During the Triassic and Jurassic Periods, Pangaea began to break apart. This led to the formation of the Atlantic Ocean and a new mid-ocean ridge, along which much volcanic activity occurred. (Raymo, 1989)
Volcanism greatly changed the Connecticut Valley. Basalt flows and intrusions helped to form prominent landscape ridges, which directly impacted life in our state. Lava flows created dams, lakes and streams became larger and more plentiful. Connecticut’s environment became more friendly. (Little, 1986) The faults zones formed from Pangaea breaking up, created pathways for magma to seep toward the surface for 25 million years (between 171-196 million years ago). These lava flows (which would harden into basalts) oozed from the faults, allowing many animals time to escape their effects. (Little, 1986)
There were three major lava flows that covered the valley during Mesozoic times. These flows were between 150—320 feet thick. Between these lava flows, sediments eroded and piled on top of them. (Little, 1986)
One of the state’s major monuments to prior volcanic activity is the Holyoke Range. It is comprised of a series of flows, ash, layers of sediments. Its base consists of two basalt flows (320 and 255 feet thick). Pillow lavas and vesicular basalts, further evidence of volcanism can also be seen in our valley.(LIttle, 1990)
Three major pieces of volcanic activity—intrusions can be found close by. East and West Rocks in New Haven and Sleeping Giant in Hamden. All of these are quite familiar to New Haven students. This makes geology easier to teach and a field trip to one of these areas is quite worthwhile.
Sleeping Giant is a type of intrusive dike called a stock. this is the main line of a lava flow’s plumbing system. (Bell, 1985) It is exposed for three miles at its surface today. Sleeping Giant form when Pangaea broke apart. Magma had gotten trapped below the surface and pushed up through cracks and seams insedimentary rock. The magma hardened into traprock and when the Connecticut valley tilted east, so did the Giant. Millions of years went by and during this time erosion wore away the softer sedimentary rock around this intrusion, leaving it in the shape of a sleeping giant. (Wetherell, 1992)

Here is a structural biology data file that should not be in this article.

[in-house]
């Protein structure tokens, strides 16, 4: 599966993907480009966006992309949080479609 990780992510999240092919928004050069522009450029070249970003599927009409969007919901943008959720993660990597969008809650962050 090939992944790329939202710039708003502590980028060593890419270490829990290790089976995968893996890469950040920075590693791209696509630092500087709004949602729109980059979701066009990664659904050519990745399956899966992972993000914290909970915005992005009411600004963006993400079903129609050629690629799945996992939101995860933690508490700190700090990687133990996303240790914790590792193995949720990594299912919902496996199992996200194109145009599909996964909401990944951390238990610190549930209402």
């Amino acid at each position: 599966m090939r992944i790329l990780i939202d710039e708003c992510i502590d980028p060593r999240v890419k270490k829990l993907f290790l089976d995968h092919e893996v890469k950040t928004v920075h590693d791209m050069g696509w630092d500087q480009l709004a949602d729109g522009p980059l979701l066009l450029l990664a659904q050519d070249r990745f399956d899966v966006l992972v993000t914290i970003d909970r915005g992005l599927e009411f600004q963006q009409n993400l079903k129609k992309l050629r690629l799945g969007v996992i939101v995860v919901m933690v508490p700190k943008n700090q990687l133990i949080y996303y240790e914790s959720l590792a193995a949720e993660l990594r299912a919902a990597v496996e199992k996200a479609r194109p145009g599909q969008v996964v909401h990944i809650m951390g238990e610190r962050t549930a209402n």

East Rock, another intrusion when acquired by the city of New Haven has an interesting sideline. The owner of the rock ‘I had to be dispossessed against his will. He wasn’t too friendly to visitors and anticipatlng-a great-flood, had:built—a large open boat on top of the rock. (Longwell, Dana, 1932)
East and West Rocks are intrusive ridges, created by molten rock, that like with Sleeping Giant, pushed up into underground cracks and hardened into traprock. Erosion of the softer sedimentary rock around the basalt, helped to expose them. (Wetherell, 1992)
Both East and West Rocks formed from the same magma surge. West Rock starts out as an intrusive dike, but extends underground as a sill to East Rock. (Bell, 1985)
All this volcanic activity, has helped in shaping the life and landscape of Connecticut today. A field trip to one of the above mentioned intrusions came show this relationship to the students. In addition, glacial history can be shown and discussed, in part at one of these sites. The impact of the Ice Age in our state will be discussed later on.